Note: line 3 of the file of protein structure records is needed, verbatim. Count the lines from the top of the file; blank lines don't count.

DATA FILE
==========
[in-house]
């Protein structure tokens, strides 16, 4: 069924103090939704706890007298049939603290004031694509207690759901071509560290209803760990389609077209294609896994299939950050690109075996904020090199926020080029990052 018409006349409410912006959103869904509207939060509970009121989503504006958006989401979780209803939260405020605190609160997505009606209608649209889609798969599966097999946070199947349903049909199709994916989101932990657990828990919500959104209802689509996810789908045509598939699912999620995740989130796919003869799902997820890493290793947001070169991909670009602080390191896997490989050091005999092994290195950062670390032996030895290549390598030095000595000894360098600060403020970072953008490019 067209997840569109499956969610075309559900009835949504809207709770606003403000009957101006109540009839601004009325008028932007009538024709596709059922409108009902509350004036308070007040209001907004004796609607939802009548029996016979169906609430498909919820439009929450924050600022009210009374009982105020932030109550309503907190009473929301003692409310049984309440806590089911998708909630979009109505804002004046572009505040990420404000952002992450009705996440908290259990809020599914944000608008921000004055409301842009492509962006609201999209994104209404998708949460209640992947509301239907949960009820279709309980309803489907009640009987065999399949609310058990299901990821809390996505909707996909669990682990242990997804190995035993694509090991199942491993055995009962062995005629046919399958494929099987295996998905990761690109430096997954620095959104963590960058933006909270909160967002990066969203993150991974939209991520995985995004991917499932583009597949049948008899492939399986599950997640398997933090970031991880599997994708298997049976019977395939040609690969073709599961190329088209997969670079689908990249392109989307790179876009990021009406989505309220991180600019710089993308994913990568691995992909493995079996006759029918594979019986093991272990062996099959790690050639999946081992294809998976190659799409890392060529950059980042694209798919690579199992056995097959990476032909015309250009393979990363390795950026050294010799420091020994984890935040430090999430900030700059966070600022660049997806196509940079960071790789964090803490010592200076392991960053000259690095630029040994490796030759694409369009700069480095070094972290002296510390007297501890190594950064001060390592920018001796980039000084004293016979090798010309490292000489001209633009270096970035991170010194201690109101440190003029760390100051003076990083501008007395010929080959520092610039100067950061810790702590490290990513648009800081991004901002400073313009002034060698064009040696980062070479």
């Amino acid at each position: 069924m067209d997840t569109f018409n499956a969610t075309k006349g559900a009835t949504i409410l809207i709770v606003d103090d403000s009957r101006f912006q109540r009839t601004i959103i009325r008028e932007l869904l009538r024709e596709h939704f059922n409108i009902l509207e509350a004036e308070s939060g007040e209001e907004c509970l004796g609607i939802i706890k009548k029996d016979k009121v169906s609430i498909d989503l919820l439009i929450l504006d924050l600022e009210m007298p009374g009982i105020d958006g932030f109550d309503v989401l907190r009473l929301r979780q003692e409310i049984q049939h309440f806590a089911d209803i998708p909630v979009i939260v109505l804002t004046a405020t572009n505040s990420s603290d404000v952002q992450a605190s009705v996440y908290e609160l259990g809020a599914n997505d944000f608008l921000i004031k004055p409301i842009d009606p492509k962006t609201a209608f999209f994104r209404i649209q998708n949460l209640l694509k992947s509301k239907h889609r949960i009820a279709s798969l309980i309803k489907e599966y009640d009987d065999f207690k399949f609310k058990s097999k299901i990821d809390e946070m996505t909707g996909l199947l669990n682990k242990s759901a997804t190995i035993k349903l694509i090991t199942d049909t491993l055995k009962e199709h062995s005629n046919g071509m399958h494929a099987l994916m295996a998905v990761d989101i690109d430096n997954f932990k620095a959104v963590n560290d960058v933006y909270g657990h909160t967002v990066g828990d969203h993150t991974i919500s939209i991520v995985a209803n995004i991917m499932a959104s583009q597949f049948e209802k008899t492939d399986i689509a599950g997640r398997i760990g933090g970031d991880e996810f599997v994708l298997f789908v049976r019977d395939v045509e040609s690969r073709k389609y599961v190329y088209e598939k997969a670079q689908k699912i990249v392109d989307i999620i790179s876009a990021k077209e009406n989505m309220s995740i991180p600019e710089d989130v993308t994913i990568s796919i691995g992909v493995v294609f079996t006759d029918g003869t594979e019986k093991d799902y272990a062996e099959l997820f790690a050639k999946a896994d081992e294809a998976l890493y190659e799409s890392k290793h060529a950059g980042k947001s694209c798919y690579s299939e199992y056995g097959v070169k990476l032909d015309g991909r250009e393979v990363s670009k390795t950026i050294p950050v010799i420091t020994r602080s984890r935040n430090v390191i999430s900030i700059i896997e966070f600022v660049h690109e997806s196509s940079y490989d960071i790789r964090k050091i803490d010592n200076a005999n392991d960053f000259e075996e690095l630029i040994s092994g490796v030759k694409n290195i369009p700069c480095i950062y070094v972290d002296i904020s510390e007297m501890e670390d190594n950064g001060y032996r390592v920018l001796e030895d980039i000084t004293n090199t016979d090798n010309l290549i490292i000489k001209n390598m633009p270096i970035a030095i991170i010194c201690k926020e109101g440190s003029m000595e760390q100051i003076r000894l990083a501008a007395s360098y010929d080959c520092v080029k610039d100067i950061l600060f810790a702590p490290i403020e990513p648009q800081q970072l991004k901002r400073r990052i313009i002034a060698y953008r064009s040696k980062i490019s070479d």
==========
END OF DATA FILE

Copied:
């Amino acid at each position: 069924m067209d997840t569109f018409n499956a969610t075309k006349g559900a009835t949504i409410l809207i709770v606003d103090d403000s009957r101006f912006q109540r009839t601004i959103i009325r008028e932007l869904l009538r024709e596709h939704f059922n409108i009902l509207e509350a004036e308070s939060g007040e209001e907004c509970l004796g609607i939802i706890k009548k029996d016979k009121v169906s609430i498909d989503l919820l439009i929450l504006d924050l600022e009210m007298p009374g009982i105020d958006g932030f109550d309503v989401l907190r009473l929301r979780q003692e409310i049984q049939h309440f806590a089911d209803i998708p909630v979009i939260v109505l804002t004046a405020t572009n505040s990420s603290d404000v952002q992450a605190s009705v996440y908290e609160l259990g809020a599914n997505d944000f608008l921000i004031k004055p409301i842009d009606p492509k962006t609201a209608f999209f994104r209404i649209q998708n949460l209640l694509k992947s509301k239907h889609r949960i009820a279709s798969l309980i309803k489907e599966y009640d009987d065999f207690k399949f609310k058990s097999k299901i990821d809390e946070m996505t909707g996909l199947l669990n682990k242990s759901a997804t190995i035993k349903l694509i090991t199942d049909t491993l055995k009962e199709h062995s005629n046919g071509m399958h494929a099987l994916m295996a998905v990761d989101i690109d430096n997954f932990k620095a959104v963590n560290d960058v933006y909270g657990h909160t967002v990066g828990d969203h993150t991974i919500s939209i991520v995985a209803n995004i991917m499932a959104s583009q597949f049948e209802k008899t492939d399986i689509a599950g997640r398997i760990g933090g970031d991880e996810f599997v994708l298997f789908v049976r019977d395939v045509e040609s690969r073709k389609y599961v190329y088209e598939k997969a670079q689908k699912i990249v392109d989307i999620i790179s876009a990021k077209e009406n989505m309220s995740i991180p600019e710089d989130v993308t994913i990568s796919i691995g992909v493995v294609f079996t006759d029918g003869t594979e019986k093991d799902y272990a062996e099959l997820f790690a050639k999946a896994d081992e294809a998976l890493y190659e799409s890392k290793h060529a950059g980042k947001s694209c798919y690579s299939e199992y056995g097959v070169k990476l032909d015309g991909r250009e393979v990363s670009k390795t950026i050294p950050v010799i420091t020994r602080s984890r935040n430090v390191i999430s900030i700059i896997e966070f600022v660049h690109e997806s196509s940079y490989d960071i790789r964090k050091i803490d010592n200076a005999n392991d960053f000259e075996e690095l630029i040994s092994g490796v030759k694409n290195i369009p700069c480095i950062y070094v972290d002296i904020s510390e007297m501890e670390d190594n950064g001060y032996r390592v920018l001796e030895d980039i000084t004293n090199t016979d090798n010309l290549i490292i000489k001209n390598m633009p270096i970035a030095i991170i010194c201690k926020e109101g440190s003029m000595e760390q100051i003076r000894l990083a501008a007395s360098y010929d080959c520092v080029k610039d100067i950061l600060f810790a702590p490290i403020e990513p648009q800081q970072l991004k901002r400073r990052i313009i002034a060698y953008r064009s040696k980062i490019s070479d």